Monday, October 18, 2010

Ken Buck Puts His Foot In His Mouth: Twice

Well, Colorado Republican Senate Candidate Ken Buck believes that homosexuality is a choice. Foot-in-mouth insertion number one. I wonder, then, if he thinks that heterosexuality is also a choice? But I'd bet not. I'd bet he thinks human beings are hardwired for heterosexuality and that we have no "choice" in the matter. But if that's the case, he's got to admit that sexuality is something that is hardwired -- which logically must lead him to the possibility that homosexuality is also something that can be hardwired. Worse, though, he equates the genetic predisposition towards homosexuality as akin to the genetic predisposition towards alcoholism. In other words, homosexuality is a genetic perversion just like a disease. Foot in mouth insertion number two.


eric said...

I think the idea that sexuality is a combination of heredity and environmental factors, which is essentially what Buck is saying, is supported by most of the science I have seen on the subject. You may not be able to control who you are attracted to, but the decision to engage in the sexual act is always a choice, unless we are talking about rape. To that extent, he is correct.

And while I don't see homosexuality and alcoholism as being on the same moral footing, the genetic and environmental factors that guide them could very well be similar.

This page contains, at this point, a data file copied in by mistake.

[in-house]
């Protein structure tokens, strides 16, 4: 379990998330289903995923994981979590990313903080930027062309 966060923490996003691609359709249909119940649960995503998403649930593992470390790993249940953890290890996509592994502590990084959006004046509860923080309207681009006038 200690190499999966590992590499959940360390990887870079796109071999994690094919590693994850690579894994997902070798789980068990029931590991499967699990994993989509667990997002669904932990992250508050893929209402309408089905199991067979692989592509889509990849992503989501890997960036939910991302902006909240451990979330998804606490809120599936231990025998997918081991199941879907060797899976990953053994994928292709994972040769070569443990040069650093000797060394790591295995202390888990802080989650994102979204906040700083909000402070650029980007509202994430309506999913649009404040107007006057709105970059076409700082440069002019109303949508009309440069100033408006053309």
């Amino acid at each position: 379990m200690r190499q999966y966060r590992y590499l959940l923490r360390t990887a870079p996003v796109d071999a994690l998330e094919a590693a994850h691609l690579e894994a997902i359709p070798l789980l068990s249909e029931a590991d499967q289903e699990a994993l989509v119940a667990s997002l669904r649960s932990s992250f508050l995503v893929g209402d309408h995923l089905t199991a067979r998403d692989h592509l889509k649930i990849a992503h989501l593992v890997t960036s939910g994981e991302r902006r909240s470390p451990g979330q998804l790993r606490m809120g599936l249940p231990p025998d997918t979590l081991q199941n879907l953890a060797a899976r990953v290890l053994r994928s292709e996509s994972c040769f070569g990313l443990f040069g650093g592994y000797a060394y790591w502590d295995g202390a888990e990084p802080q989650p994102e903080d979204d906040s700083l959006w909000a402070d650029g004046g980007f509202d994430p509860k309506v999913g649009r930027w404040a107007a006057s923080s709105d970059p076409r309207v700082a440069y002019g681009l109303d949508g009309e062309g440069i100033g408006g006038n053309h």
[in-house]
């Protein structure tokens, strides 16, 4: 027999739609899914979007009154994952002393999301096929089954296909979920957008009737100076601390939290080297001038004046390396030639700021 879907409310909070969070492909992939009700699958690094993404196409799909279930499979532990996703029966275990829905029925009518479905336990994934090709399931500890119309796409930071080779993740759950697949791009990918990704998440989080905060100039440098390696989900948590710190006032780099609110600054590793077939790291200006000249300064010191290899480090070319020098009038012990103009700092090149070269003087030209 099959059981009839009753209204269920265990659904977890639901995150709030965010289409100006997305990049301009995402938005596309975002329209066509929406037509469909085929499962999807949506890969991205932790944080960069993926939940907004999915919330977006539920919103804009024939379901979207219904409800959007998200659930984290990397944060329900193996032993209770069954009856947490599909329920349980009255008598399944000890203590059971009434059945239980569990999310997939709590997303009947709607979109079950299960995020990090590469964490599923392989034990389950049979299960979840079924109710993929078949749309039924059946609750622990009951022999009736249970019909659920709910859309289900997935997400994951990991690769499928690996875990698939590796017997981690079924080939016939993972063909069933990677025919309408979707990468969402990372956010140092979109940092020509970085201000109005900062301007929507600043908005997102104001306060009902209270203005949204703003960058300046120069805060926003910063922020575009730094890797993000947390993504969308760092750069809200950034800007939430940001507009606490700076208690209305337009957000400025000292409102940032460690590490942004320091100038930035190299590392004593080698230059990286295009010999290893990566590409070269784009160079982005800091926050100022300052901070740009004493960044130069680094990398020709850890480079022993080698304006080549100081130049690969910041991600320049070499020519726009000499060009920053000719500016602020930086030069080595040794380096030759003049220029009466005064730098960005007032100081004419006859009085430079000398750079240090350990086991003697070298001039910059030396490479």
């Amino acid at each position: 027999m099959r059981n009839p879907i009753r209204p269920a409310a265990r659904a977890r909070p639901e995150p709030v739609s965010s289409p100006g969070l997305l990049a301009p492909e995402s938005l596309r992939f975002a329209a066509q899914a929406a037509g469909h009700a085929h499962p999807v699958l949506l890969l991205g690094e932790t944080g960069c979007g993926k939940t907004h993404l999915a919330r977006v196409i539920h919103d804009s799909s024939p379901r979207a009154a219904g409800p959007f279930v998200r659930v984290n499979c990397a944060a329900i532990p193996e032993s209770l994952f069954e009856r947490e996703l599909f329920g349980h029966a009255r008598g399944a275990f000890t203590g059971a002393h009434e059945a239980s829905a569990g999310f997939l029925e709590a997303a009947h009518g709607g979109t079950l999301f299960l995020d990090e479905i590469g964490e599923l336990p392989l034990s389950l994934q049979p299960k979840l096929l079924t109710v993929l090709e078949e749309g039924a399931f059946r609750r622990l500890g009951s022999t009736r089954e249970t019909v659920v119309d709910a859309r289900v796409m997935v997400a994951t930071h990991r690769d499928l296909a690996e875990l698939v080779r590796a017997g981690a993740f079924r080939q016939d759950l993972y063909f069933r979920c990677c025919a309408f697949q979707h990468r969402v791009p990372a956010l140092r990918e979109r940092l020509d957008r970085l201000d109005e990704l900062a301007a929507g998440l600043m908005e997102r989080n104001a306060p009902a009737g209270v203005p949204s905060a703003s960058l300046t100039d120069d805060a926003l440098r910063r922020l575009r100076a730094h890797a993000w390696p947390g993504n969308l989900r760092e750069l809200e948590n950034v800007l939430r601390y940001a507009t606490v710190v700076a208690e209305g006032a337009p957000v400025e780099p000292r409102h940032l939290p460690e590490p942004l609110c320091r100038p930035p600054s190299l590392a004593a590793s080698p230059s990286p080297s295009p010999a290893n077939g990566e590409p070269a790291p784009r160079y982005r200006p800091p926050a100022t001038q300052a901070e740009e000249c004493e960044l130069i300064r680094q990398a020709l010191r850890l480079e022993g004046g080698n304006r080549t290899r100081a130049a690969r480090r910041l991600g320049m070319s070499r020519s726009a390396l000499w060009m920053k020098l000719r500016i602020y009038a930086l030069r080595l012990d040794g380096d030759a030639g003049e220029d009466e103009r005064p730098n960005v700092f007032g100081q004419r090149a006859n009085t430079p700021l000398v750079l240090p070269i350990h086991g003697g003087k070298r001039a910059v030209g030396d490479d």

This brings up an interesting question. Let's say a gene that increases likelihood of homosexuality is identified and science finds a way to safely turn it on and off. Would you be willing to allow Christian or Muslim parents who believe homosexuality is sinful to have their children genetically tampered with in order to turn this gene off? I wouldn't be willing to do that to my kid, but I have a hard time finding a compelling reason why somebody else should be forbidden from doing so.

Huck said...

Eric - I don't think Buck would agree that sexuality is combination of hereditary and environmental factors because to do so would imply that heterosexuality is just as arbitrary (or conditioned) a thing as homosexuality. I think Buck is trying to have his cake and eat it, too, when it comes to the nature/nurture explanation. He applies it to homosexuality, but not to heterosexuality.

And it's precisely the moral footing of equating homosexuality with alcoholism that is the problem. Why not equate homosexuality with some other genetic, morally-neutral predisposition like left-handedness? Instead, he essentially equates it with a disease. And I find that telling.

Buck is also not talking about behavior as such, as much as he is talking about one's fundamental, immutable being. Yeah, a gay person can choose never to have sex, just like you and I could also choose this. But, speaking only for myself, that is not an option if I want to live a happy life.

As to your interesting question, it's simple to me. And it should be simple to anyone who respects the individuality of the human person: turning off the "gay gene" is a decision on the person who has it should make. Since the "gay gene" causes no harm to others, since it poses no inherent biological threat to the child's life, parents have no business making such decisions for their children.

eric said...

"I don't think Buck would agree that sexuality is combination of hereditary and environmental factors because to do so would imply that heterosexuality is just as arbitrary (or conditioned) a thing as homosexuality."

But the very article you link to specifically says that Buck does believe this: